Wednesday, March 11, 2009
A new paper in a rather specialized scientific journal has exciting news for those of us who eagerly anticipate a revolution in olfactory biotechnology.
Humans have about four hundred different olfactory receptors; other mammals have even more. There are thousands of potentially smellable volatile molecules in the world. Ever since the discovery of the olfactory receptor genes in 1991 the big question has been: which odor molecules are detected by which receptors? Until we can answer that question, we cannot truly say that we understand the biological basis of odor perception.
The standard way to investigate the function of a receptor is to express it in cell culture—that is, one inserts the receptor gene into a yeast cell, for example, and the yeast cell obligingly reads the new DNA, creates the receptor, and places it in the cell membrane all ready to go. Do this for enough different receptors and soon you can see which of them respond to rose alcohol, which to vanillin, etc. When automated on an industrial scale this is called high-throughput screening—a standard procedure in pharmaceutical research.
Olfactory receptors have proven exceptionally difficult to express. We’ve been able to match odors to receptors here and there in only about 50 instances; to make real progress we need to do it thousands of times under standard conditions. Recently Dr. Hiro Matsunami’s lab at Duke University created cell lines and test protocols suitable for high-throughput screening. This week they reported on the first large-scale matching of receptors to odor molecules.
Their results are in the March 3rd issue of Science Signaling. They tested 219 mouse receptors and 245 human receptors against 93 different odorants. Some receptors didn’t respond to any of the odorants; others responded to several. Some odorants activated only a couple of receptors; other activated many. As you can imagine, analyzing data on this scale is a challenge.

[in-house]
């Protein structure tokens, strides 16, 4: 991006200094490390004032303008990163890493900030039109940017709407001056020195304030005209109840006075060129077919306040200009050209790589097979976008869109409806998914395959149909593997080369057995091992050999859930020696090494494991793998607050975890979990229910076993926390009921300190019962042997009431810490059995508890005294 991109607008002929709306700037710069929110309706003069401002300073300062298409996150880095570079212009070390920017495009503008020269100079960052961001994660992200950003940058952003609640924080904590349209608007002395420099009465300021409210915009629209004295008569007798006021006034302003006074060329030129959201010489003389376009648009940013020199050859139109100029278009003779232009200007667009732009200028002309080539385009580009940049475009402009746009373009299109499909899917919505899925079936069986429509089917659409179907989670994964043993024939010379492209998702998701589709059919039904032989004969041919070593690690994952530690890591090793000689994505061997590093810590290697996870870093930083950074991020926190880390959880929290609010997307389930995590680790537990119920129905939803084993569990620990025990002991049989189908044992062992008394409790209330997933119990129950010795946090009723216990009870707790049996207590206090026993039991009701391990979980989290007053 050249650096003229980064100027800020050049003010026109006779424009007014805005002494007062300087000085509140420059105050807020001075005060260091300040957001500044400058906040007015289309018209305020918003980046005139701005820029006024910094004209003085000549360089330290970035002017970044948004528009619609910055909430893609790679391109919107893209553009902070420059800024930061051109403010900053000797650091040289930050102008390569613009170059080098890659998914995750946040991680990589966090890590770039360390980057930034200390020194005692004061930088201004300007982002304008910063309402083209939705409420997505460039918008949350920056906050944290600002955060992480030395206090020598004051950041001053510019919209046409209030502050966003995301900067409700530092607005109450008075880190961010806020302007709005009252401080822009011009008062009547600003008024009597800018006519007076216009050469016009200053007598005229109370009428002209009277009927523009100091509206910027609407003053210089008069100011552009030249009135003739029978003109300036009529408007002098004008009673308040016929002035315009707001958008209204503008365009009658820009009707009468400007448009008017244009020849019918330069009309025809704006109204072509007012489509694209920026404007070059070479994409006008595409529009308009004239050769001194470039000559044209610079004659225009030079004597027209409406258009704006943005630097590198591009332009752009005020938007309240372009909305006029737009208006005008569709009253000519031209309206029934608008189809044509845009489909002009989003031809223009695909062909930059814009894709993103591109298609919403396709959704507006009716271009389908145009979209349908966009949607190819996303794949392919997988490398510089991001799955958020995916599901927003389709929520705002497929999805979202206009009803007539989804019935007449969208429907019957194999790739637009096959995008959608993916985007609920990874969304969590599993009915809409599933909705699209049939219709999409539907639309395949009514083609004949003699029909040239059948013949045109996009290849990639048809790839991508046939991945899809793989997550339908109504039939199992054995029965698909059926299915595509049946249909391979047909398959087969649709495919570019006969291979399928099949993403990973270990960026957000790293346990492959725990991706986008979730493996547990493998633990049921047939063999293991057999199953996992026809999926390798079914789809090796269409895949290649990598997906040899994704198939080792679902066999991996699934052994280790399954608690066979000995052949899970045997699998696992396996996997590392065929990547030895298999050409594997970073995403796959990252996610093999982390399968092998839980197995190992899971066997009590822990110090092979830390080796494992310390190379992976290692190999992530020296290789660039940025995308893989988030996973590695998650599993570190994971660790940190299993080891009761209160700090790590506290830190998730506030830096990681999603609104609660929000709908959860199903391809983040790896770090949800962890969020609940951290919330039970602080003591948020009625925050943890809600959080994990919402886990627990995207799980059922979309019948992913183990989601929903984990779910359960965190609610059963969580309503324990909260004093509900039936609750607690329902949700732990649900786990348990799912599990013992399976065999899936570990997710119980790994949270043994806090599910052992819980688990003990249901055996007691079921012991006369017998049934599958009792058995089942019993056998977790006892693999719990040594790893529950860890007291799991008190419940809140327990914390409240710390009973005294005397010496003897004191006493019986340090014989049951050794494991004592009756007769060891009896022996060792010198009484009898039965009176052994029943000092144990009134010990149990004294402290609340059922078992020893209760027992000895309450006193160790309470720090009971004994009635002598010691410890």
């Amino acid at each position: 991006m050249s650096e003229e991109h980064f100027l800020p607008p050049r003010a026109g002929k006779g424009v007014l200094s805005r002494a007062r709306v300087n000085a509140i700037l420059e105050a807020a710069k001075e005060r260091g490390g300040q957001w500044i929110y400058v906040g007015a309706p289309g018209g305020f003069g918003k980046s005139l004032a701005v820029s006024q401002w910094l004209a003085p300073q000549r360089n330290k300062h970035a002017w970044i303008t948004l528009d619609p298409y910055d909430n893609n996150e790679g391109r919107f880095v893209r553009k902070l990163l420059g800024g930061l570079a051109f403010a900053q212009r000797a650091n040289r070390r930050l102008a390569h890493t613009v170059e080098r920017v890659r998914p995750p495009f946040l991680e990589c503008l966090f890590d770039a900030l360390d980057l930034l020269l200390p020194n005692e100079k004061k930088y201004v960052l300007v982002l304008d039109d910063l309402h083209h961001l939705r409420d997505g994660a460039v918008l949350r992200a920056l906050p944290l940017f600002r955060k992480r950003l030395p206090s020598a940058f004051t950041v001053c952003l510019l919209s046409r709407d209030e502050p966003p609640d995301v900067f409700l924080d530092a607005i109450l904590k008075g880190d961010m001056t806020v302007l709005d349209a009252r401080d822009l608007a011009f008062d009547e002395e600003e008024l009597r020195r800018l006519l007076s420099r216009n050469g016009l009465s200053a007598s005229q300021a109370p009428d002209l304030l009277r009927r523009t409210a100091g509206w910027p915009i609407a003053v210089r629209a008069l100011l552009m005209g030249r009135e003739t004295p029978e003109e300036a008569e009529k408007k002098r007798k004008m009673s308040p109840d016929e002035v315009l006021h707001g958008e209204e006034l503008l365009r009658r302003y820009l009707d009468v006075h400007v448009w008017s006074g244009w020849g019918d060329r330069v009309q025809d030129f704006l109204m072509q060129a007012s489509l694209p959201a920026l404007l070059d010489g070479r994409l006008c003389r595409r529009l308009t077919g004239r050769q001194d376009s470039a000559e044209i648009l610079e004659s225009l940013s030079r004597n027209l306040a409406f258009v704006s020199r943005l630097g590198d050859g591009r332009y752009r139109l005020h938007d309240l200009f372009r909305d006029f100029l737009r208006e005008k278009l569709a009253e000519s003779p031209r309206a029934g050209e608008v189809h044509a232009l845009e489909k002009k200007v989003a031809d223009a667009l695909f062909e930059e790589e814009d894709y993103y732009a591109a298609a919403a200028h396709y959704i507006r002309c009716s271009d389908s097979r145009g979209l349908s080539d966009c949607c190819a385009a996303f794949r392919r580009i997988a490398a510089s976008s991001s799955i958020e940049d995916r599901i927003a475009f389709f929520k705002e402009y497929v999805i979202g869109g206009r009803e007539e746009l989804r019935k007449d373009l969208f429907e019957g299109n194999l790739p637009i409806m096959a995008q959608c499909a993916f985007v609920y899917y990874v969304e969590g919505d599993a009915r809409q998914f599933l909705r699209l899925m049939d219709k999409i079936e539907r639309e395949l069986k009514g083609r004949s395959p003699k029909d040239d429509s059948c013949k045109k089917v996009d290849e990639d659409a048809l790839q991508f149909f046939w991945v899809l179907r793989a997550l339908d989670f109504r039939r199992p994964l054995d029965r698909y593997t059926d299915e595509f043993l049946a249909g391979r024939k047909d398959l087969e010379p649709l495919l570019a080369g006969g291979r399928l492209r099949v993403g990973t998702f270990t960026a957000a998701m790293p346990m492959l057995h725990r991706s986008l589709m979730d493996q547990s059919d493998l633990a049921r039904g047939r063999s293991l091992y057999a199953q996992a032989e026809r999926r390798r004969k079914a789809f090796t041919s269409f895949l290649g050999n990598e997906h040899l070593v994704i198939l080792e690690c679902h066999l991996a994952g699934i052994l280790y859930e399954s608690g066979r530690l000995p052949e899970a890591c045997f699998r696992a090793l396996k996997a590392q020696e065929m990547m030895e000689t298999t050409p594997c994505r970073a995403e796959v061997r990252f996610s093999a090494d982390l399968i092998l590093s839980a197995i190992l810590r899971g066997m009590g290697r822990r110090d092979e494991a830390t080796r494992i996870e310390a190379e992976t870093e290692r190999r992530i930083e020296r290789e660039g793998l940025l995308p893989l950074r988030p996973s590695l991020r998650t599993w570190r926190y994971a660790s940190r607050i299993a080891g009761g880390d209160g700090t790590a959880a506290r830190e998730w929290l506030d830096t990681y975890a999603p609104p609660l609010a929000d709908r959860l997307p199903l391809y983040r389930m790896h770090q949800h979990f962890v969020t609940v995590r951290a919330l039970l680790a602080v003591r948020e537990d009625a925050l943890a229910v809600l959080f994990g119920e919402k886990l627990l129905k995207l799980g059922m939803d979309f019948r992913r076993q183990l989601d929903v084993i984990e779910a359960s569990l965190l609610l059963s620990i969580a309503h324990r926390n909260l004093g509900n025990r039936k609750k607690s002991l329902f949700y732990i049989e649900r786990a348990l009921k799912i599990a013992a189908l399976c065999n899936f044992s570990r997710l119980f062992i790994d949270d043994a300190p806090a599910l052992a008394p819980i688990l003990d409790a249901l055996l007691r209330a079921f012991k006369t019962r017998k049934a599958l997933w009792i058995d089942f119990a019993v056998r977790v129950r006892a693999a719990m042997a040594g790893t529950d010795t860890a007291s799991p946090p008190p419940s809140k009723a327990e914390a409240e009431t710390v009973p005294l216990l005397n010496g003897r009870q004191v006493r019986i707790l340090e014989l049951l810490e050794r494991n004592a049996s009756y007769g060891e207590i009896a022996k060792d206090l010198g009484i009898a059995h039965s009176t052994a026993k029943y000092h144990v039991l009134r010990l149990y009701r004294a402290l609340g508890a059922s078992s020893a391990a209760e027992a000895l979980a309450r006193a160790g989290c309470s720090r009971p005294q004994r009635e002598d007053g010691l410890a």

Ultimately, the Duke group wants to predict which odor receptors are activated by which molecules. They created a big database of odor molecules and used statistical techniques to extract a few physical properties that predict similar receptor responses. On the other hand they created an olfactory receptor database and statistical means of grouping receptors that respond to similar odors. They can now begin to discern which sort of molecules match up to which sort of receptors. Although their conclusions are abstract and very tentative, the Duke group has taken the first step toward making sense of high-throughput data and answering the Big Question.
On a practical level, their challenge is like the one you face when doing a jigsaw puzzle without the knowing the final picture. First, you dump the pieces on the table and start sorting. Light blue pieces with streaks of white go in one pile—they could be sky with clouds or whitecaps on ocean waves. Dappled brown and green pieces go in another pile—they might be tree leaves or a forest path. Pieces with straight sides go in a third pile—they’re the edges of the picture. In other words, you can start sorting without knowing exactly where the pieces fit in the picture.
Substitute “eigenvalue sum from van der Waals weighted distance matrix” for “light blue pieces with streaks of white” and you get an idea of what the Duke group is up to. The fun comes once we get the puzzle put together—when we can match every molecule to a receptor and vice versa. Then we can design highly specific odor blockers and odor enhancers, and even, perhaps, predict what perfumes a person will like. Stuart Firestein and I outlined some of the possibilities in a Nature Neuroscience paper which you can download here.